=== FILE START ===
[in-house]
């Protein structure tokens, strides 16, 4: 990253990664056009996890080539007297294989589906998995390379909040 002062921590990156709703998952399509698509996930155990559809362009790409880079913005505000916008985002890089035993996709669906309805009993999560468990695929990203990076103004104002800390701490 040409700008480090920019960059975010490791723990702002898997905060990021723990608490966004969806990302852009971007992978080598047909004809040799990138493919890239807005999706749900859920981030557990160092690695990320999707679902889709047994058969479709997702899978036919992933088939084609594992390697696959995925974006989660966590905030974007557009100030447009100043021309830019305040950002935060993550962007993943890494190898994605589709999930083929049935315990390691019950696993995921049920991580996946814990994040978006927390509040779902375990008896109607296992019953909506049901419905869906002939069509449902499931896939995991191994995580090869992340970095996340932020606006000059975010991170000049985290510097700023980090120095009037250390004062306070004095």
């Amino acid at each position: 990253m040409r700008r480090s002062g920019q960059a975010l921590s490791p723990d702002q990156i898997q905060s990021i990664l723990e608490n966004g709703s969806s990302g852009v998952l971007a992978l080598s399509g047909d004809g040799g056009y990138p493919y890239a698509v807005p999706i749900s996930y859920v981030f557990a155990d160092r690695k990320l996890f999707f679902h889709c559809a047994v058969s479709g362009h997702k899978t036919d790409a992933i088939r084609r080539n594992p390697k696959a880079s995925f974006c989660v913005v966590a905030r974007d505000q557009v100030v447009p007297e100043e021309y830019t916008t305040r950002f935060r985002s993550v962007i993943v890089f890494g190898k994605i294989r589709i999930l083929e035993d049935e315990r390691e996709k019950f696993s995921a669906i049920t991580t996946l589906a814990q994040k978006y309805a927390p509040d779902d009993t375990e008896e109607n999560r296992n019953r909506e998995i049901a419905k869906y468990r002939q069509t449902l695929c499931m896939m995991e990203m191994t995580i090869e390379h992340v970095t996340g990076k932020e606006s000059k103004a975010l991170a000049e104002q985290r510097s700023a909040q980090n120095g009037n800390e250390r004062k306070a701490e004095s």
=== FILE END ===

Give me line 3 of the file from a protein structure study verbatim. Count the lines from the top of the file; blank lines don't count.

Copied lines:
């Amino acid at each position: 990253m040409r700008r480090s002062g920019q960059a975010l921590s490791p723990d702002q990156i898997q905060s990021i990664l723990e608490n966004g709703s969806s990302g852009v998952l971007a992978l080598s399509g047909d004809g040799g056009y990138p493919y890239a698509v807005p999706i749900s996930y859920v981030f557990a155990d160092r690695k990320l996890f999707f679902h889709c559809a047994v058969s479709g362009h997702k899978t036919d790409a992933i088939r084609r080539n594992p390697k696959a880079s995925f974006c989660v913005v966590a905030r974007d505000q557009v100030v447009p007297e100043e021309y830019t916008t305040r950002f935060r985002s993550v962007i993943v890089f890494g190898k994605i294989r589709i999930l083929e035993d049935e315990r390691e996709k019950f696993s995921a669906i049920t991580t996946l589906a814990q994040k978006y309805a927390p509040d779902d009993t375990e008896e109607n999560r296992n019953r909506e998995i049901a419905k869906y468990r002939q069509t449902l695929c499931m896939m995991e990203m191994t995580i090869e390379h992340v970095t996340g990076k932020e606006s000059k103004a975010l991170a000049e104002q985290r510097s700023a909040q980090n120095g009037n800390e250390r004062k306070a701490e004095s």